The Rotation text fields, at the far left of the window, are labeled H, P, and B for Heading, Pitch and Bank. The Heading is equivalent to the Azimuth setting in Bryce; but it's offset by 180°. In other words, an Azimuth of 0° will put the sun directly in front of you in Bryce. In LightWave, a Heading of 0° will make point the light right up the +Z axis, which would put the sun directly behind you. To compensate, we'll add 180° to the Azimuth setting from Bryce.
In addition, the Bryce camera is at a 45° angle by default. The LightWave camera has a default rotation of 0°. So we'll add an extra 45° for that.
Since LightWave can do arithmetical calculations in the dialog boxes, all you need to do is type the Azimuth, the + sign, 180, + and 45 into the H text field. So, in this example, we'd just type in 228.3+180+45. Tap the Enter key, and the correct value of 453.3 will appear. (If you want to subtract 360, so it's not hyper-rotated, you can. But it really doesn't make any difference as far as I know.)
The Pitch is equivalent to the Bryce Altitude, so just enter the number. In this case, it's 56.4.
Tap the p key, to open the Object Properties panel for the Light. We need to set the color so it matches the Bryce Sun. (Unless the Bryce sun was white. Since that also the LightWave default, you can skip this step if that's the case.)
All you need to do here is drag on the RGB color numbers in the Light Color field. Drag right to increase the number, and left to decrease it. Set them to match the RGB colors in Bryce; in this case, 255, 198, and 151. (Or, if you find the numbers too hard to read, tap the color swatch to open your Color Picker, and type them in.)
There isn't a Shadow Intensity setting in LightWave; but there is a Shadow Color setting. To access it, click on the Shadows tab at the bottom of the Light Properties panel.
To get the Shadow Color to match the Shadow Intensity in Bryce, we need to change the Value. Click on the RGB colors with the RMB (Right Mouse Button) to toggle to Hue, Saturation, and Value.
We need to convert the Bryce percentage of shadow into a number that shows the amount of white from 0 to 255. (100% Bryce shadow equals 0 Value.) The formula is ((100 - Shadow Intensity) / 100) * 255.
So, first, subtract the Shadow Intensity percentage from 100, so that you're working in the correct direction. Then divide by 100 to change the percent into a decimal value. Multiply that by 255 to get the correct number.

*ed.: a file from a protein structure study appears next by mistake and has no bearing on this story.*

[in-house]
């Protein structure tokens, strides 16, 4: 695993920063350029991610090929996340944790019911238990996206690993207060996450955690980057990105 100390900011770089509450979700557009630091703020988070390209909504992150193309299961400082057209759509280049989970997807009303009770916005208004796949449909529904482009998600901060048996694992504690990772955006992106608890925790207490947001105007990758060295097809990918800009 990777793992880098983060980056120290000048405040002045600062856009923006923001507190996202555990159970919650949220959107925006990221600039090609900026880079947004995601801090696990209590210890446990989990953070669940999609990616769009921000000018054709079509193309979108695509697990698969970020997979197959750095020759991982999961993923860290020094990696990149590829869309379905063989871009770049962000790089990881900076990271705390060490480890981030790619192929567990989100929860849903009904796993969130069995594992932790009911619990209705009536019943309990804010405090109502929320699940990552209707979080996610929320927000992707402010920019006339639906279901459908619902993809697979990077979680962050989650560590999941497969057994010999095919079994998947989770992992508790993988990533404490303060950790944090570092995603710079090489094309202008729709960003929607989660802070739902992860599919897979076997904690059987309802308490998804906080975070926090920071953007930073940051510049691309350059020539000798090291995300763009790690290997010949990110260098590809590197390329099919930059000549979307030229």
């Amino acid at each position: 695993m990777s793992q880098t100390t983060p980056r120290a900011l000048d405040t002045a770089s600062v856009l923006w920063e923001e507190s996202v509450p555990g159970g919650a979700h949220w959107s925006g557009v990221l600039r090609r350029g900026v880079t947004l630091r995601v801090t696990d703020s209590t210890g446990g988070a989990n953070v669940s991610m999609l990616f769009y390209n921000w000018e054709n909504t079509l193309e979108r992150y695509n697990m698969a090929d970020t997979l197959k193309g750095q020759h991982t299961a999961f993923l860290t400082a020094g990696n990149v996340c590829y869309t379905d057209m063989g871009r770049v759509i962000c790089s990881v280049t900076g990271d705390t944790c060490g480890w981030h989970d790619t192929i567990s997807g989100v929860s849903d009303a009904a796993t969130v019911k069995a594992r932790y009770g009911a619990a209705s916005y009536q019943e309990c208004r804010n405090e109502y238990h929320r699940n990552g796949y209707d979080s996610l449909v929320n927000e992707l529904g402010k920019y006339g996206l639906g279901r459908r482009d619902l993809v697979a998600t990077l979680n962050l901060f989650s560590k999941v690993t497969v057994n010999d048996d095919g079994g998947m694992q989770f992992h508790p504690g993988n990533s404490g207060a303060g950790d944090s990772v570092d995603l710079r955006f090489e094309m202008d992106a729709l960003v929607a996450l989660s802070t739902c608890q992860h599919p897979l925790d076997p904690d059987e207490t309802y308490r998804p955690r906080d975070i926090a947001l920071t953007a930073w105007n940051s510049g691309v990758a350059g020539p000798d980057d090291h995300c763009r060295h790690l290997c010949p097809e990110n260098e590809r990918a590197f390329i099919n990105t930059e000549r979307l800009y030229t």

In the example scene the Bryce shadow value is 71. Subtract that from 100 to get 29. Divide by 100 for .29, and multiply by 255 to get 73.95. Slide the last number (the Value) in the HSV field to 74, and you'll have (roughly) 71% shadow intensity. (These numbers seem similar; but that's just coincidence. If the Bryce shadows were 25%, you'd have a shadow Value of 191.)
You don't have to move the light, since the physical position of Distant Lights is disregarded. So the Sun is now set. Anything you put in the scene and render will appear to be lit by the same sun that's lighting the sky and terrain.
While the Light Properties panel is open, let's go ahead and match the Ambient Light. Click on the Global Illumination button, at the top of the panel, to open the Global Illumination panel.
In the second section, you'll see the Ambient Color settings. Change the RGB values, just like you did for the Light, to match the Ambient Color from Bryce.
In Bryce, the Ambient Intensity is set on a per material basis. In LightWave, the Ambient Intensity is applied to everything in the scene equally. For that reason, it's pretty much considered "evil" here. However, if you are using an Ambient setting on your Bryce terrain, you might want to give it an Intensity that will match that setting, or be slightly below it, just to help the objects blend in a bit better. Don't go over 15% or so, though. It'll just look bad.